By Jivana Heyman
Excerpted from Jivana’s upcoming book, Yoga Revolution: Building a Practice of Courage & Compassion (to be released November 2021).
I know it sounds a little strange, but I believe chair yoga is a revolutionary practice. As I’ve described in detail in this book, the practices of yoga are themselves revolutionary—both inwardly in their potential to change our relationship to ourselves, and outwardly in their potential to change the world. Chair yoga offers a way to democratize the practice, making it truly accessible to everyone and touching many more lives with the magic of yoga.
As you can tell, I’m a huge fan of chair yoga. Not only is the practice fun and engaging in a chair, but you can easily access the more subtle practices in a chair. It’s not a coincidence that these subtle practices of pranayama and meditation are actually more accessible. Regardless of how your body moves, and where you’re practicing—whether it’s a mat, a chair, or in bed—you can do these practices. They represent the next limbs of ashtanga yoga, taking us into a deeper relationship with ourselves.
When practicing chair yoga, it’s usually best to find a solid, strong chair without arms. To make sure you don’t fall over, the chair can be against a wall or on a yoga mat to increase traction. Be careful not to lean too far forward in case you might fall out of the chair. You can keep your feet further out in front of you, and have your legs wider apart to create a strong base of support.
Also, notice that in chair yoga the body isn’t starting from a neutral position like we are in most mat practices. You’re starting from a flexed hip and flexed knee position. (That means you’re bending forward at the hips, and backward at the knees). The flexed hip position tends to cause a slight rounding in the back, decreasing the lumbar curve. That means that you need to be cautious about forward bending, since your spine may already be slightly in flexion, or rounded.
Also, your pelvis is the foundation for the entire upper body when you’re seated, and the sit bones are generally a fixed point in any chair yoga pose. That means that the pelvis can’t move as freely as it might when you’re lying down or standing up. The fixed pelvis is another reason to be sensitive to the lower back and the sacroiliac joint (where the spine connects to the pelvis) in chair yoga.
Learn to design yoga classes where all students can practice together regardless of age, size, ability, or experience level in the upcoming Accessible Yoga Training with Jivana Heyman and guests! Online training offers expanded possibilities and flexibility as we explore foundational aspects of equity and accessibility in yoga.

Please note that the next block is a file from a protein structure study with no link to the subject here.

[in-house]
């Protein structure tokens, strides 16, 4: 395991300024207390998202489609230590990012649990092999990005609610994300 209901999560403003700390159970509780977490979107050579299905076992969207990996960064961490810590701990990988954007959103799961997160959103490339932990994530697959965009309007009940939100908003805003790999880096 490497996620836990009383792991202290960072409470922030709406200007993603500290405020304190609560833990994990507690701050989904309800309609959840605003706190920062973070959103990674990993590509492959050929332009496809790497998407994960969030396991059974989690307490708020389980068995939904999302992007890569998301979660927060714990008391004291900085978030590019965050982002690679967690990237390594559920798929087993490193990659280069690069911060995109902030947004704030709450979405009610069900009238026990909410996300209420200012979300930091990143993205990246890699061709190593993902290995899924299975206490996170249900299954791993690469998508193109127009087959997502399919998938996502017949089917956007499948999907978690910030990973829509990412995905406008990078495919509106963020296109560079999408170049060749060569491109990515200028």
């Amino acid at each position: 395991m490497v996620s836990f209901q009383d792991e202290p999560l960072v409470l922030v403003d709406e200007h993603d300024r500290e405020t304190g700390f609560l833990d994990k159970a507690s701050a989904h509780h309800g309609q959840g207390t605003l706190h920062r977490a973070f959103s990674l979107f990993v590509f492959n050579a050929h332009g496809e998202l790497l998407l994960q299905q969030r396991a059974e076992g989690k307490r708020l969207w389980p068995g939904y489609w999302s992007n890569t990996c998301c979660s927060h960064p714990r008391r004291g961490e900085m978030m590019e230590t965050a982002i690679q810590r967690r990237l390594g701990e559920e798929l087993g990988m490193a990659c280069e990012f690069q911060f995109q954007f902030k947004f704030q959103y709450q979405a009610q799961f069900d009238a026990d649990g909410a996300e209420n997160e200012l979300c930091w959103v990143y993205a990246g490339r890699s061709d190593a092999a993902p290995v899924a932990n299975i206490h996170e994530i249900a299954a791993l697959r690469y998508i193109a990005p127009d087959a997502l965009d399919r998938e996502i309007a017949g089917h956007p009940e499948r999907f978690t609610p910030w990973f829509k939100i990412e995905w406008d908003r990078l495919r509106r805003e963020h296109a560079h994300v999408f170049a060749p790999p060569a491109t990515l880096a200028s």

The Accessible Yoga Training Online will meet:
September 13-27, 2021
Mondays, Wednesdays & Fridays
9am-12pm Pacific | 12pm-3pm Eastern
(5pm-8pm London, UK)
$600-$800 USD Tiered Pricing
Partial scholarships and payment plans available
Registration opens September 3rd!
Jivana Heyman, C-IAYT, E-RYT500, is the founder and director of Accessible Yoga, an international non-profit organization dedicated to increasing access to the yoga teachings. He’s the author of Accessible Yoga: Poses and Practices for Every Body (Shambhala Publications, November 2019), co-owner of the Santa Barbara Yoga Center, and an Integral Yoga Minister. He lives with his husband and two children in Santa Barbara, California.
Jivana has specialized in teaching yoga to people with disabilities with an emphasis on community building and social engagement. Out of this work, the Accessible Yoga organization was created to support education, training and advocacy with the mission of shifting the public perception of yoga. In addition to offering Conferences and Trainings, Accessible Yoga offers a popular ambassador program with over 1000 Accessible Yoga Ambassadors around the world.
Jivana coined the phrase, “Accessible Yoga,” over ten years ago, and it has now become the standard appellation for a large cross section of the immense yoga world. He brought the Accessible Yoga community together for the first time in 2015 for the Accessible Yoga Conference, which has gone on to become a focal point for this movement. There are now two Conferences and over thirty-five Accessible Yoga Trainings per year, as well as a strong underground yoga community supporting them.
Over the past 25 years, Jivana has led countless yoga teacher training programs around the world, and dedicates his time to supporting yoga teachers who are working to serve communities that are under-represented in traditional yoga spaces.